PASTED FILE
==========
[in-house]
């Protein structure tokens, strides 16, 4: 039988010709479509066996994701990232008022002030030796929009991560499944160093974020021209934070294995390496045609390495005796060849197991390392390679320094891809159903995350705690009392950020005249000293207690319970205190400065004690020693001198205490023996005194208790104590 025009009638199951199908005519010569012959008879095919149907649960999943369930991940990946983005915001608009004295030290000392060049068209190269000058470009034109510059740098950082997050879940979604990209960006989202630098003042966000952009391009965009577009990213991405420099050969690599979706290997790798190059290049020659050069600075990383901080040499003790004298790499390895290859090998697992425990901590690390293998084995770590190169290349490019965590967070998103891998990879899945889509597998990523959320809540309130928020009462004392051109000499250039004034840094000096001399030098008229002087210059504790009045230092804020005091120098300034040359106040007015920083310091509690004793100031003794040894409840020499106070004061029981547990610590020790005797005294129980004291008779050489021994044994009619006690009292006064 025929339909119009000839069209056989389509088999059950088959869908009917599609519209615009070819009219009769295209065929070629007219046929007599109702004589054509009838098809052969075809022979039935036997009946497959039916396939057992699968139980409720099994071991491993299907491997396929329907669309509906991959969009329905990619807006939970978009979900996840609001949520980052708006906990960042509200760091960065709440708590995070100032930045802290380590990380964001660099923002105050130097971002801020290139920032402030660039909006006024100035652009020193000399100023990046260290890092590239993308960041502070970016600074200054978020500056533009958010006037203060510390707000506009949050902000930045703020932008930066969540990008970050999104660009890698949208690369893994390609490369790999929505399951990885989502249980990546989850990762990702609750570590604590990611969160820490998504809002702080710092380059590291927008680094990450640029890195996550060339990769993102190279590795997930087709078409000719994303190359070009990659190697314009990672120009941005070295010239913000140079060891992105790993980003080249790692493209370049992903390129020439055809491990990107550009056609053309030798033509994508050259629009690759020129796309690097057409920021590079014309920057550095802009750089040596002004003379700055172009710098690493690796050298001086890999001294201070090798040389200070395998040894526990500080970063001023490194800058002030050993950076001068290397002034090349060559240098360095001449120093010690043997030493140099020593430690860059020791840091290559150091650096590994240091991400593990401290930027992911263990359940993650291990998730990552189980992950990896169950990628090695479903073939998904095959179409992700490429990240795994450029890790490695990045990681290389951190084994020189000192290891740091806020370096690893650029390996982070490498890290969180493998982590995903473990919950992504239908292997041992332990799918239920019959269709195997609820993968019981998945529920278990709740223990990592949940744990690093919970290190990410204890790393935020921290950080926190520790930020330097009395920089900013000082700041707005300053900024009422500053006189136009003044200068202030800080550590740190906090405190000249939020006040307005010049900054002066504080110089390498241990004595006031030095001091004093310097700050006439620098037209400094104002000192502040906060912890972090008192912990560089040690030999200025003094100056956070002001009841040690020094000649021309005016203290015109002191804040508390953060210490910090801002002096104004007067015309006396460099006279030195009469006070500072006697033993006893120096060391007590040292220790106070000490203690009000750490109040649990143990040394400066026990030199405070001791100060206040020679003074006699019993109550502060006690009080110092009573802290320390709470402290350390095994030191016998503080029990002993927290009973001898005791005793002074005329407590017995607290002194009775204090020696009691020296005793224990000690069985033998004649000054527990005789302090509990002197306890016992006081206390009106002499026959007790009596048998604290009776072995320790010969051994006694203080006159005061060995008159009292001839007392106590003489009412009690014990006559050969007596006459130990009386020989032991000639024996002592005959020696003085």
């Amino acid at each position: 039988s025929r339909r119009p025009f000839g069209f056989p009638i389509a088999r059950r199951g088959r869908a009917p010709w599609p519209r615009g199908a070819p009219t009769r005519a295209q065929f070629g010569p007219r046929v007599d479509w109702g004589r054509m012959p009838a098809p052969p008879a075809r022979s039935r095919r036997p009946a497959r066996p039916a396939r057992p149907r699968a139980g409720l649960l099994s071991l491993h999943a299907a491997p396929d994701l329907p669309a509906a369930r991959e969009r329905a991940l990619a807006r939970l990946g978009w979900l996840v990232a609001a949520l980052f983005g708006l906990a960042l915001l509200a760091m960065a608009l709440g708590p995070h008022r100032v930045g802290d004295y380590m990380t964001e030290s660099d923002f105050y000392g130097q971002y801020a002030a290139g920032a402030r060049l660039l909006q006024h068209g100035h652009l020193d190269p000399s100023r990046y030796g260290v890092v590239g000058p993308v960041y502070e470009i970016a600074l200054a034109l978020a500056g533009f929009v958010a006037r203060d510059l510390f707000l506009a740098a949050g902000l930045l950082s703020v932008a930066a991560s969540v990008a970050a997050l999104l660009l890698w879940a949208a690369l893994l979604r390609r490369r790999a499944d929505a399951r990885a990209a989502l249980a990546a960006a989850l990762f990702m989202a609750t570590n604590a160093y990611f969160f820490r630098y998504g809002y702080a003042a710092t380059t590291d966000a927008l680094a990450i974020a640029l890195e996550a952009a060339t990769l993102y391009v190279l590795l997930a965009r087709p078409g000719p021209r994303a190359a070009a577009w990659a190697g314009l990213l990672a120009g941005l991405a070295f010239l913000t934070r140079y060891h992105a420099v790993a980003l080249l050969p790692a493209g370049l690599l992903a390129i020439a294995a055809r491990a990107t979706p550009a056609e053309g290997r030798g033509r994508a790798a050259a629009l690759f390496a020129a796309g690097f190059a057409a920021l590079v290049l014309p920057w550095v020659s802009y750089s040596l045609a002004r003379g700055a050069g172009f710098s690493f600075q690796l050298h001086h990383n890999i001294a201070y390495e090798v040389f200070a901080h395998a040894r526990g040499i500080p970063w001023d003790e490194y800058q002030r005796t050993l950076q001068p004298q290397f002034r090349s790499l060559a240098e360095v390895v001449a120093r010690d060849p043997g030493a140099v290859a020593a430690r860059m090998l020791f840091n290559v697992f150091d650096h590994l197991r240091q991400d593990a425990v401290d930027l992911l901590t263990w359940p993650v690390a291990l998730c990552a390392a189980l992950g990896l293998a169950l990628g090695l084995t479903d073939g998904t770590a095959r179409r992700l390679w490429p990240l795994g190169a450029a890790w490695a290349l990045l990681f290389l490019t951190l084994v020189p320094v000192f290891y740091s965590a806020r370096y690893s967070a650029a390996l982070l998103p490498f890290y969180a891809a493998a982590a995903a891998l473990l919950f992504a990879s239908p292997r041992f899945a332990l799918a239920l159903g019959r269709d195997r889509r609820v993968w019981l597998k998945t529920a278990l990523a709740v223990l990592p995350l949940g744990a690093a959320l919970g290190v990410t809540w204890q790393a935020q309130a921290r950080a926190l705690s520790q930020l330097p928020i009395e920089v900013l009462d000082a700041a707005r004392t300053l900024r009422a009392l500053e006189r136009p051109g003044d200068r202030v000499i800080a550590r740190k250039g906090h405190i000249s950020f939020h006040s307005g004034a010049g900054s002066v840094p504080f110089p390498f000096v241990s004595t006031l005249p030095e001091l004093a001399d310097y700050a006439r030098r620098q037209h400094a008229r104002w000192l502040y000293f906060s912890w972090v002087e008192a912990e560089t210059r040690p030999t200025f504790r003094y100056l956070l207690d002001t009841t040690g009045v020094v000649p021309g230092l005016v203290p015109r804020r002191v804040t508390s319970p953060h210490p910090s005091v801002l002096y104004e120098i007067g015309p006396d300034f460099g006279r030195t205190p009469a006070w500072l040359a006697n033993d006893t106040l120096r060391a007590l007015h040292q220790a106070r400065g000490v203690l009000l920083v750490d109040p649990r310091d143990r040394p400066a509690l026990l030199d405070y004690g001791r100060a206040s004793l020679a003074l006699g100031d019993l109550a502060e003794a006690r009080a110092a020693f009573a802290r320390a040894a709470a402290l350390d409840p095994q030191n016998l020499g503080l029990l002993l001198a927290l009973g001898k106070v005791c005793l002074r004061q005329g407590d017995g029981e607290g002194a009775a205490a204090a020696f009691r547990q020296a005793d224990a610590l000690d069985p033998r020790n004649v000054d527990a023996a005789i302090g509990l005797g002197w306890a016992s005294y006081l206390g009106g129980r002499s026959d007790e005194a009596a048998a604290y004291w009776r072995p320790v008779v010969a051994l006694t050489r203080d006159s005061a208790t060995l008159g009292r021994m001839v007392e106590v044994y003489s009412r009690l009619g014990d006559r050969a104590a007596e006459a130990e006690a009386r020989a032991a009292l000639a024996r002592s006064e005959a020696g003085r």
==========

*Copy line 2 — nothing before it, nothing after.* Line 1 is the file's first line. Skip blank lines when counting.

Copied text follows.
């Protein structure tokens, strides 16, 4: 039988010709479509066996994701990232008022002030030796929009991560499944160093974020021209934070294995390496045609390495005796060849197991390392390679320094891809159903995350705690009392950020005249000293207690319970205190400065004690020693001198205490023996005194208790104590 025009009638199951199908005519010569012959008879095919149907649960999943369930991940990946983005915001608009004295030290000392060049068209190269000058470009034109510059740098950082997050879940979604990209960006989202630098003042966000952009391009965009577009990213991405420099050969690599979706290997790798190059290049020659050069600075990383901080040499003790004298790499390895290859090998697992425990901590690390293998084995770590190169290349490019965590967070998103891998990879899945889509597998990523959320809540309130928020009462004392051109000499250039004034840094000096001399030098008229002087210059504790009045230092804020005091120098300034040359106040007015920083310091509690004793100031003794040894409840020499106070004061029981547990610590020790005797005294129980004291008779050489021994044994009619006690009292006064 025929339909119009000839069209056989389509088999059950088959869908009917599609519209615009070819009219009769295209065929070629007219046929007599109702004589054509009838098809052969075809022979039935036997009946497959039916396939057992699968139980409720099994071991491993299907491997396929329907669309509906991959969009329905990619807006939970978009979900996840609001949520980052708006906990960042509200760091960065709440708590995070100032930045802290380590990380964001660099923002105050130097971002801020290139920032402030660039909006006024100035652009020193000399100023990046260290890092590239993308960041502070970016600074200054978020500056533009958010006037203060510390707000506009949050902000930045703020932008930066969540990008970050999104660009890698949208690369893994390609490369790999929505399951990885989502249980990546989850990762990702609750570590604590990611969160820490998504809002702080710092380059590291927008680094990450640029890195996550060339990769993102190279590795997930087709078409000719994303190359070009990659190697314009990672120009941005070295010239913000140079060891992105790993980003080249790692493209370049992903390129020439055809491990990107550009056609053309030798033509994508050259629009690759020129796309690097057409920021590079014309920057550095802009750089040596002004003379700055172009710098690493690796050298001086890999001294201070090798040389200070395998040894526990500080970063001023490194800058002030050993950076001068290397002034090349060559240098360095001449120093010690043997030493140099020593430690860059020791840091290559150091650096590994240091991400593990401290930027992911263990359940993650291990998730990552189980992950990896169950990628090695479903073939998904095959179409992700490429990240795994450029890790490695990045990681290389951190084994020189000192290891740091806020370096690893650029390996982070490498890290969180493998982590995903473990919950992504239908292997041992332990799918239920019959269709195997609820993968019981998945529920278990709740223990990592949940744990690093919970290190990410204890790393935020921290950080926190520790930020330097009395920089900013000082700041707005300053900024009422500053006189136009003044200068202030800080550590740190906090405190000249939020006040307005010049900054002066504080110089390498241990004595006031030095001091004093310097700050006439620098037209400094104002000192502040906060912890972090008192912990560089040690030999200025003094100056956070002001009841040690020094000649021309005016203290015109002191804040508390953060210490910090801002002096104004007067015309006396460099006279030195009469006070500072006697033993006893120096060391007590040292220790106070000490203690009000750490109040649990143990040394400066026990030199405070001791100060206040020679003074006699019993109550502060006690009080110092009573802290320390709470402290350390095994030191016998503080029990002993927290009973001898005791005793002074005329407590017995607290002194009775204090020696009691020296005793224990000690069985033998004649000054527990005789302090509990002197306890016992006081206390009106002499026959007790009596048998604290009776072995320790010969051994006694203080006159005061060995008159009292001839007392106590003489009412009690014990006559050969007596006459130990009386020989032991000639024996002592005959020696003085």